Impressions will be vital in leaders' debate
Spare a thought for messers Brown and Cameron and Clegg this morning. They've been told again and again that their performance under the hot studio lights in Britain's first ever prime ministerial debate could change not just their fortunes, but the course of history.
The rehearsals with stand in candidates are at an end. The role of American advisors flown in specially has finished too. Soon, they will be on their own. The hype is inevitable, given that it's taken half a century since America's first presidential debate, to stage an equivalent here.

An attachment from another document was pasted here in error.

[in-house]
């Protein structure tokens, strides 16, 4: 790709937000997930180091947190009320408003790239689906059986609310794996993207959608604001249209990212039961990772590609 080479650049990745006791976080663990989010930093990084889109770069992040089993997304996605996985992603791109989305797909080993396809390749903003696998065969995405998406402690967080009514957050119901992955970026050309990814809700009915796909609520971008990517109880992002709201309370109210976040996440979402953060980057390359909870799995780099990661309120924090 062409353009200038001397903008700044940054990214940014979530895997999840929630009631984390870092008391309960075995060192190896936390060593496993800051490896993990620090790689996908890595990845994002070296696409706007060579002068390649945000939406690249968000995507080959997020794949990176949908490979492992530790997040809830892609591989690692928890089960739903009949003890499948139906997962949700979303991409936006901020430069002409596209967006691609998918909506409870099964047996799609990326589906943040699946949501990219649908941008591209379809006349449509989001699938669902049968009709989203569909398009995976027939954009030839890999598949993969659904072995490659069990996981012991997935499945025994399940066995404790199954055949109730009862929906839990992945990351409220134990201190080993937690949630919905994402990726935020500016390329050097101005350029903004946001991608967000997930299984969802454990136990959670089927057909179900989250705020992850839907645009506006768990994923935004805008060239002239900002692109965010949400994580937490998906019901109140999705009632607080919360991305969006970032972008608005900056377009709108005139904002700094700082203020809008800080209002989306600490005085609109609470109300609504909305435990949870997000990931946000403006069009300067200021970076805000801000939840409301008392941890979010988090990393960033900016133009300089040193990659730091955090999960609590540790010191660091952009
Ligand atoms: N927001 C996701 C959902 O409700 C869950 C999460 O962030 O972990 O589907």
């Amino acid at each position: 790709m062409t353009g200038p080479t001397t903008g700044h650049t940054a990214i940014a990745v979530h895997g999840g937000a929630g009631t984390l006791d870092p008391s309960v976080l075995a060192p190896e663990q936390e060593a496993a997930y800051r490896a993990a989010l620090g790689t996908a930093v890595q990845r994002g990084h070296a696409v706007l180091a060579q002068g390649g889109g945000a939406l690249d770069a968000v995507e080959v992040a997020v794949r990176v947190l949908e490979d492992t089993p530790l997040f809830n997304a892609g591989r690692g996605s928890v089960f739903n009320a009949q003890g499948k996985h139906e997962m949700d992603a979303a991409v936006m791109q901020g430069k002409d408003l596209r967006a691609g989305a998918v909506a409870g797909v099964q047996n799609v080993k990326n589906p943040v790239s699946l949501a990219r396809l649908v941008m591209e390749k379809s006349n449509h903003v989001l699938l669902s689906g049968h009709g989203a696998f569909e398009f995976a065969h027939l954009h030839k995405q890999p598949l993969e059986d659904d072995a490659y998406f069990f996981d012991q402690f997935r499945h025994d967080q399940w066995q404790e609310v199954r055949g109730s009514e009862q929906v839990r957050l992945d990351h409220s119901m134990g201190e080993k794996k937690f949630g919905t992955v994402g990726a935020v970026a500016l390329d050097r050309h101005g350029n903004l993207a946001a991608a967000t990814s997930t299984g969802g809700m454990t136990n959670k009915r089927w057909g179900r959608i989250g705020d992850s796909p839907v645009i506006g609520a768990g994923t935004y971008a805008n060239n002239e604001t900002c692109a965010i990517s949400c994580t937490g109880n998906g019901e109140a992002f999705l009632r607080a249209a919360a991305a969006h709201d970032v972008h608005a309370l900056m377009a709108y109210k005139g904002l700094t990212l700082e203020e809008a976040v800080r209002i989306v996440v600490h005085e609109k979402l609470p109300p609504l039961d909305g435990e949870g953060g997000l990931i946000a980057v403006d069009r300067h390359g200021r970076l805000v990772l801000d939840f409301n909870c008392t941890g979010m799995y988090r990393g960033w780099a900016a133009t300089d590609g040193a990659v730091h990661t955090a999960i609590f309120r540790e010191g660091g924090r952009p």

There is more though than the Atlantic that separates our two political systems. Presidential candidates are often barely known to American voters, British prime ministerial contenders are very familiar to us though. With one exception of course - Nick Clegg receives a huge boost tonight by being given equal billing with Gordon Brown and David Cameron. How they treat him and he treats them, may be as significant as the predictable focus on the soap opera of who has the winning put down or the losing grimace, when the three men who want to prime minister take to the stage tonight at the home of Coronation Street.
Just like a gripping episode of Corrie, the nation's verdict will come not from the pundits and the commentators, but in the days to come, in canteens, coffee shops and pubs, the length and breadth of the land.